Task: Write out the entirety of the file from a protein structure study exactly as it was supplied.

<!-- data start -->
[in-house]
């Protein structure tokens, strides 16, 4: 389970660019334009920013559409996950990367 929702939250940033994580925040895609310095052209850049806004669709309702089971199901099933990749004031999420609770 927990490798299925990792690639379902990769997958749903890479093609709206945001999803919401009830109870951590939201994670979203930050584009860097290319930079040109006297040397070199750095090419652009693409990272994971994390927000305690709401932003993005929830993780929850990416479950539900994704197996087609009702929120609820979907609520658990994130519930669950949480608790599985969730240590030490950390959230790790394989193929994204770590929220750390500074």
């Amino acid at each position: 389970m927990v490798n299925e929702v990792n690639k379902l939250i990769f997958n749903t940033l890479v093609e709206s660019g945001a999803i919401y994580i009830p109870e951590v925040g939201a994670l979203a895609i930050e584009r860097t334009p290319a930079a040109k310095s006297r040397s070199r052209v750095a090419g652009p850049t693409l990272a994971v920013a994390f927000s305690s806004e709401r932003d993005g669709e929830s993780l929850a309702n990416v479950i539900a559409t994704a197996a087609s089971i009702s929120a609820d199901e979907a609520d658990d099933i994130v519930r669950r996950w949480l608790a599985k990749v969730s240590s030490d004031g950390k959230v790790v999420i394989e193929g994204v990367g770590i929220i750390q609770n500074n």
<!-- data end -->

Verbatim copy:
[in-house]
């Protein structure tokens, strides 16, 4: 389970660019334009920013559409996950990367 929702939250940033994580925040895609310095052209850049806004669709309702089971199901099933990749004031999420609770 927990490798299925990792690639379902990769997958749903890479093609709206945001999803919401009830109870951590939201994670979203930050584009860097290319930079040109006297040397070199750095090419652009693409990272994971994390927000305690709401932003993005929830993780929850990416479950539900994704197996087609009702929120609820979907609520658990994130519930669950949480608790599985969730240590030490950390959230790790394989193929994204770590929220750390500074």
């Amino acid at each position: 389970m927990v490798n299925e929702v990792n690639k379902l939250i990769f997958n749903t940033l890479v093609e709206s660019g945001a999803i919401y994580i009830p109870e951590v925040g939201a994670l979203a895609i930050e584009r860097t334009p290319a930079a040109k310095s006297r040397s070199r052209v750095a090419g652009p850049t693409l990272a994971v920013a994390f927000s305690s806004e709401r932003d993005g669709e929830s993780l929850a309702n990416v479950i539900a559409t994704a197996a087609s089971i009702s929120a609820d199901e979907a609520d658990d099933i994130v519930r669950r996950w949480l608790a599985k990749v969730s240590s030490d004031g950390k959230v790790v999420i394989e193929g994204v990367g770590i929220i750390q609770n500074n």